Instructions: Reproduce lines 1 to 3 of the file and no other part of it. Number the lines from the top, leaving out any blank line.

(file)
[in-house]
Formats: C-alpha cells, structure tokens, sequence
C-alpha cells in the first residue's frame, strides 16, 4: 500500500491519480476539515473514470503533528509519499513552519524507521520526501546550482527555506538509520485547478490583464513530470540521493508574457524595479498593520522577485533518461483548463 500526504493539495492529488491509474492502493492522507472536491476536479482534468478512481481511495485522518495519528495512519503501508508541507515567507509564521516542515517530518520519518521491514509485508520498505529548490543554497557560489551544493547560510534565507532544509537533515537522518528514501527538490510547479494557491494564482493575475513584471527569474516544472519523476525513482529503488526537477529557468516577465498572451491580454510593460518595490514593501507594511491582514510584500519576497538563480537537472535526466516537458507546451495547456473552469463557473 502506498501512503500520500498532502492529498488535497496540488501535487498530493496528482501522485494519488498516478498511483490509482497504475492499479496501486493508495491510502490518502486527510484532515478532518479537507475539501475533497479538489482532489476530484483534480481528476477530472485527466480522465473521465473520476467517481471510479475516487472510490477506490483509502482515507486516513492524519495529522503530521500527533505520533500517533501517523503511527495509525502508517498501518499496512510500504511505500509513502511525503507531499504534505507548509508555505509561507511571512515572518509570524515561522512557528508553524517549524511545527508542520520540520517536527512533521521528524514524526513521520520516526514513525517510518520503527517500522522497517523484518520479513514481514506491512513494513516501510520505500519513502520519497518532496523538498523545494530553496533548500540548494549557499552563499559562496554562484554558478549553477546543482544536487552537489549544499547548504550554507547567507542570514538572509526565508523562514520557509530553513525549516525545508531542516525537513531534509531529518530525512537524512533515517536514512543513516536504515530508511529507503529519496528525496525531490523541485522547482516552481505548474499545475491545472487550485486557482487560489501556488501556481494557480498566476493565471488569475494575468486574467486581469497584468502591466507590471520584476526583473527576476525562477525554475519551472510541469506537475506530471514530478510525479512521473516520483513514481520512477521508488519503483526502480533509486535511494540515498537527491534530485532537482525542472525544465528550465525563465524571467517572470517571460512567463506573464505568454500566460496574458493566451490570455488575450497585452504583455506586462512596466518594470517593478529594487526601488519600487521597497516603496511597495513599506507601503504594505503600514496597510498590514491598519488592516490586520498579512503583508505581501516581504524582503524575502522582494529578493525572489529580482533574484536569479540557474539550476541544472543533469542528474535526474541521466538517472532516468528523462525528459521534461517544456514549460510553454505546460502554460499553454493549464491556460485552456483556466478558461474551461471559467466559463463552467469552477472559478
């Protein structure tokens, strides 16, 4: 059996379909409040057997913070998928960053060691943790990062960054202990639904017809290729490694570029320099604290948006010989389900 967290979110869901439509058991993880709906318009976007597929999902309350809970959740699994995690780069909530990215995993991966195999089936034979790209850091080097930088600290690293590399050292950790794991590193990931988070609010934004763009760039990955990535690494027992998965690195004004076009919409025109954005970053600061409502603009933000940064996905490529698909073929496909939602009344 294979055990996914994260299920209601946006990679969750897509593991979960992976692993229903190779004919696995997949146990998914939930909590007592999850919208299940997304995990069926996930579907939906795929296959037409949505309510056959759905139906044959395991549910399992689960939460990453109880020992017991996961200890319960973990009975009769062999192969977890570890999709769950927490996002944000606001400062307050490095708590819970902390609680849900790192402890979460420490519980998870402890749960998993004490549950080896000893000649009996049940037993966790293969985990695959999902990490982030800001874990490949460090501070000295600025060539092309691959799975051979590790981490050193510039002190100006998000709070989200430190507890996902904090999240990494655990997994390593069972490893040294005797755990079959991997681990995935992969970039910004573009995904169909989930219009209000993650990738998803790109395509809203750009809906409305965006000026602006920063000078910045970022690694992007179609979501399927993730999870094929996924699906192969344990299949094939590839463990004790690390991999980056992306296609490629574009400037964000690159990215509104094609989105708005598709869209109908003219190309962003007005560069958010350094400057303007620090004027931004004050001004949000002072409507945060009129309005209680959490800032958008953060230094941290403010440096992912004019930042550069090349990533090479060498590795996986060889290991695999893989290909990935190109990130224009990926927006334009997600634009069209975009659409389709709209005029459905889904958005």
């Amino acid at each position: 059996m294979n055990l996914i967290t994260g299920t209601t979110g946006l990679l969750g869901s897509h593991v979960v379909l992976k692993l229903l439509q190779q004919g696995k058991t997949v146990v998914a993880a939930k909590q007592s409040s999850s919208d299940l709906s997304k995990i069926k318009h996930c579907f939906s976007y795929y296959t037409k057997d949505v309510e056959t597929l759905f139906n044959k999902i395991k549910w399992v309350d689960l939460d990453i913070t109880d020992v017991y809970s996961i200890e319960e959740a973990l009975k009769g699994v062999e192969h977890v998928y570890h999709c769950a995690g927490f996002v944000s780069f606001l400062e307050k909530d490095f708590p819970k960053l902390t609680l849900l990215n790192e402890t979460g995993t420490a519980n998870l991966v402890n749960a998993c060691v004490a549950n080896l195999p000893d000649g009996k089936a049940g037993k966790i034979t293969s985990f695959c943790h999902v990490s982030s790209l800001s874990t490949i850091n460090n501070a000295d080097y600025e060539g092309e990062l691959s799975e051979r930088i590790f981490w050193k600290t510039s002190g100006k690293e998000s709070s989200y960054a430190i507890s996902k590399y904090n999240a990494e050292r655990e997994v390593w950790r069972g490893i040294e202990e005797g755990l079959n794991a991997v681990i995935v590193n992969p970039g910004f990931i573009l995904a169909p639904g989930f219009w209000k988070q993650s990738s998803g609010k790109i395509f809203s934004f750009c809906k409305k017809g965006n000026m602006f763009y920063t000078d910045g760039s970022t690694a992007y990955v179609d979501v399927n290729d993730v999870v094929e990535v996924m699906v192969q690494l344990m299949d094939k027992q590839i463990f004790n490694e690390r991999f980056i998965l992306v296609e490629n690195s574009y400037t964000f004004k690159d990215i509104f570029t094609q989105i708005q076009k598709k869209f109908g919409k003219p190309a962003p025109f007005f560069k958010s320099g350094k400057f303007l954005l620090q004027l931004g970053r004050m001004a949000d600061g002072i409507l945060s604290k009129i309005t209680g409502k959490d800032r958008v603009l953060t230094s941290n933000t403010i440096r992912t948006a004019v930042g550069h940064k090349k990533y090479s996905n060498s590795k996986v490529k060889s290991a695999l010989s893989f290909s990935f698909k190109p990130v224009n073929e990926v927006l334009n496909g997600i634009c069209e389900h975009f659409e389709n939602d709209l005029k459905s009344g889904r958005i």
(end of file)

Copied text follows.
[in-house]
Formats: C-alpha cells, structure tokens, sequence
C-alpha cells in the first residue's frame, strides 16, 4: 500500500491519480476539515473514470503533528509519499513552519524507521520526501546550482527555506538509520485547478490583464513530470540521493508574457524595479498593520522577485533518461483548463 500526504493539495492529488491509474492502493492522507472536491476536479482534468478512481481511495485522518495519528495512519503501508508541507515567507509564521516542515517530518520519518521491514509485508520498505529548490543554497557560489551544493547560510534565507532544509537533515537522518528514501527538490510547479494557491494564482493575475513584471527569474516544472519523476525513482529503488526537477529557468516577465498572451491580454510593460518595490514593501507594511491582514510584500519576497538563480537537472535526466516537458507546451495547456473552469463557473 502506498501512503500520500498532502492529498488535497496540488501535487498530493496528482501522485494519488498516478498511483490509482497504475492499479496501486493508495491510502490518502486527510484532515478532518479537507475539501475533497479538489482532489476530484483534480481528476477530472485527466480522465473521465473520476467517481471510479475516487472510490477506490483509502482515507486516513492524519495529522503530521500527533505520533500517533501517523503511527495509525502508517498501518499496512510500504511505500509513502511525503507531499504534505507548509508555505509561507511571512515572518509570524515561522512557528508553524517549524511545527508542520520540520517536527512533521521528524514524526513521520520516526514513525517510518520503527517500522522497517523484518520479513514481514506491512513494513516501510520505500519513502520519497518532496523538498523545494530553496533548500540548494549557499552563499559562496554562484554558478549553477546543482544536487552537489549544499547548504550554507547567507542570514538572509526565508523562514520557509530553513525549516525545508531542516525537513531534509531529518530525512537524512533515517536514512543513516536504515530508511529507503529519496528525496525531490523541485522547482516552481505548474499545475491545472487550485486557482487560489501556488501556481494557480498566476493565471488569475494575468486574467486581469497584468502591466507590471520584476526583473527576476525562477525554475519551472510541469506537475506530471514530478510525479512521473516520483513514481520512477521508488519503483526502480533509486535511494540515498537527491534530485532537482525542472525544465528550465525563465524571467517572470517571460512567463506573464505568454500566460496574458493566451490570455488575450497585452504583455506586462512596466518594470517593478529594487526601488519600487521597497516603496511597495513599506507601503504594505503600514496597510498590514491598519488592516490586520498579512503583508505581501516581504524582503524575502522582494529578493525572489529580482533574484536569479540557474539550476541544472543533469542528474535526474541521466538517472532516468528523462525528459521534461517544456514549460510553454505546460502554460499553454493549464491556460485552456483556466478558461474551461471559467466559463463552467469552477472559478